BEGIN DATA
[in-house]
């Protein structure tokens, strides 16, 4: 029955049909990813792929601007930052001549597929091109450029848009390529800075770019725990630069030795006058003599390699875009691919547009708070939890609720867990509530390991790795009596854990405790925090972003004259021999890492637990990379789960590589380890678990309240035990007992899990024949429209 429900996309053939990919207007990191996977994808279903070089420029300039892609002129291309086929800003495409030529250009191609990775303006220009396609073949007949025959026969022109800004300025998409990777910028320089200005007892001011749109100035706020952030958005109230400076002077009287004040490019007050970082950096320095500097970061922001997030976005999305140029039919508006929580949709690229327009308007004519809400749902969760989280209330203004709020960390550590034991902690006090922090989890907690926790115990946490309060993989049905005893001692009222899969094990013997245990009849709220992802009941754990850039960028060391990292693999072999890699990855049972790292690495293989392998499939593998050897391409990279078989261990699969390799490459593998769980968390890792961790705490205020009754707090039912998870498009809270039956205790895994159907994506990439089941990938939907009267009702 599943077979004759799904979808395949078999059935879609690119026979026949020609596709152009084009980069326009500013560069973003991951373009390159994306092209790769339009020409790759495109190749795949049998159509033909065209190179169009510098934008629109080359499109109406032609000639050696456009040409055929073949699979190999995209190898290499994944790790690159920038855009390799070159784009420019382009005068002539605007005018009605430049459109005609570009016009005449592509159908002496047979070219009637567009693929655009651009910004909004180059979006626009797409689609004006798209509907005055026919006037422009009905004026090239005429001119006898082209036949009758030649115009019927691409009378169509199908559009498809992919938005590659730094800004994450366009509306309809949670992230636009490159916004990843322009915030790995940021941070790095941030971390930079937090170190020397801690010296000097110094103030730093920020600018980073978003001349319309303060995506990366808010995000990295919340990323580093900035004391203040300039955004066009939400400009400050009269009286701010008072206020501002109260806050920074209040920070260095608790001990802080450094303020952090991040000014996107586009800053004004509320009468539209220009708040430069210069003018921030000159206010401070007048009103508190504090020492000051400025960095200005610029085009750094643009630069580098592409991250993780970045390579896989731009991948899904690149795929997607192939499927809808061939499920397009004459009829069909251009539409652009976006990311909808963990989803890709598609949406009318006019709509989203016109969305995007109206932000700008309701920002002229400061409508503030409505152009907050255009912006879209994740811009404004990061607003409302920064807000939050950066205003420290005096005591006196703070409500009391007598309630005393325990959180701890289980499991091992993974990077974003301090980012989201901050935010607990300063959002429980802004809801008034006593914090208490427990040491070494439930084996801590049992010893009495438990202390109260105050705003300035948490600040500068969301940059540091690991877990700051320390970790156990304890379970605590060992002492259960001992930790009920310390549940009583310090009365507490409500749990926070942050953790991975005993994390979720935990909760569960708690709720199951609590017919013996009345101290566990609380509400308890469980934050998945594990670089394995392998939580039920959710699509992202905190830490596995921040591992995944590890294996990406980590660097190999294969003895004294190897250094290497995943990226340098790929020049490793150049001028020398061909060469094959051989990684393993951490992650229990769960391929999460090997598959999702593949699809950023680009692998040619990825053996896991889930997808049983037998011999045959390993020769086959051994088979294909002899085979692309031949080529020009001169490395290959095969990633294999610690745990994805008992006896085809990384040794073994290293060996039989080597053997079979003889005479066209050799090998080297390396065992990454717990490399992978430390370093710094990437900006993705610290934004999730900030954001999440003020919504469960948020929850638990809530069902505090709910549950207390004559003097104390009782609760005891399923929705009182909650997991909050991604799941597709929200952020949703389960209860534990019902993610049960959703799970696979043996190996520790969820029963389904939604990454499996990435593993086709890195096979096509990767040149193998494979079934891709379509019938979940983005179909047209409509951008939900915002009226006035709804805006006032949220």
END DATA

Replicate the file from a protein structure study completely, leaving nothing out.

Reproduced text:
[in-house]
């Protein structure tokens, strides 16, 4: 029955049909990813792929601007930052001549597929091109450029848009390529800075770019725990630069030795006058003599390699875009691919547009708070939890609720867990509530390991790795009596854990405790925090972003004259021999890492637990990379789960590589380890678990309240035990007992899990024949429209 429900996309053939990919207007990191996977994808279903070089420029300039892609002129291309086929800003495409030529250009191609990775303006220009396609073949007949025959026969022109800004300025998409990777910028320089200005007892001011749109100035706020952030958005109230400076002077009287004040490019007050970082950096320095500097970061922001997030976005999305140029039919508006929580949709690229327009308007004519809400749902969760989280209330203004709020960390550590034991902690006090922090989890907690926790115990946490309060993989049905005893001692009222899969094990013997245990009849709220992802009941754990850039960028060391990292693999072999890699990855049972790292690495293989392998499939593998050897391409990279078989261990699969390799490459593998769980968390890792961790705490205020009754707090039912998870498009809270039956205790895994159907994506990439089941990938939907009267009702 599943077979004759799904979808395949078999059935879609690119026979026949020609596709152009084009980069326009500013560069973003991951373009390159994306092209790769339009020409790759495109190749795949049998159509033909065209190179169009510098934008629109080359499109109406032609000639050696456009040409055929073949699979190999995209190898290499994944790790690159920038855009390799070159784009420019382009005068002539605007005018009605430049459109005609570009016009005449592509159908002496047979070219009637567009693929655009651009910004909004180059979006626009797409689609004006798209509907005055026919006037422009009905004026090239005429001119006898082209036949009758030649115009019927691409009378169509199908559009498809992919938005590659730094800004994450366009509306309809949670992230636009490159916004990843322009915030790995940021941070790095941030971390930079937090170190020397801690010296000097110094103030730093920020600018980073978003001349319309303060995506990366808010995000990295919340990323580093900035004391203040300039955004066009939400400009400050009269009286701010008072206020501002109260806050920074209040920070260095608790001990802080450094303020952090991040000014996107586009800053004004509320009468539209220009708040430069210069003018921030000159206010401070007048009103508190504090020492000051400025960095200005610029085009750094643009630069580098592409991250993780970045390579896989731009991948899904690149795929997607192939499927809808061939499920397009004459009829069909251009539409652009976006990311909808963990989803890709598609949406009318006019709509989203016109969305995007109206932000700008309701920002002229400061409508503030409505152009907050255009912006879209994740811009404004990061607003409302920064807000939050950066205003420290005096005591006196703070409500009391007598309630005393325990959180701890289980499991091992993974990077974003301090980012989201901050935010607990300063959002429980802004809801008034006593914090208490427990040491070494439930084996801590049992010893009495438990202390109260105050705003300035948490600040500068969301940059540091690991877990700051320390970790156990304890379970605590060992002492259960001992930790009920310390549940009583310090009365507490409500749990926070942050953790991975005993994390979720935990909760569960708690709720199951609590017919013996009345101290566990609380509400308890469980934050998945594990670089394995392998939580039920959710699509992202905190830490596995921040591992995944590890294996990406980590660097190999294969003895004294190897250094290497995943990226340098790929020049490793150049001028020398061909060469094959051989990684393993951490992650229990769960391929999460090997598959999702593949699809950023680009692998040619990825053996896991889930997808049983037998011999045959390993020769086959051994088979294909002899085979692309031949080529020009001169490395290959095969990633294999610690745990994805008992006896085809990384040794073994290293060996039989080597053997079979003889005479066209050799090998080297390396065992990454717990490399992978430390370093710094990437900006993705610290934004999730900030954001999440003020919504469960948020929850638990809530069902505090709910549950207390004559003097104390009782609760005891399923929705009182909650997991909050991604799941597709929200952020949703389960209860534990019902993610049960959703799970696979043996190996520790969820029963389904939604990454499996990435593993086709890195096979096509990767040149193998494979079934891709379509019938979940983005179909047209409509951008939900915002009226006035709804805006006032949220």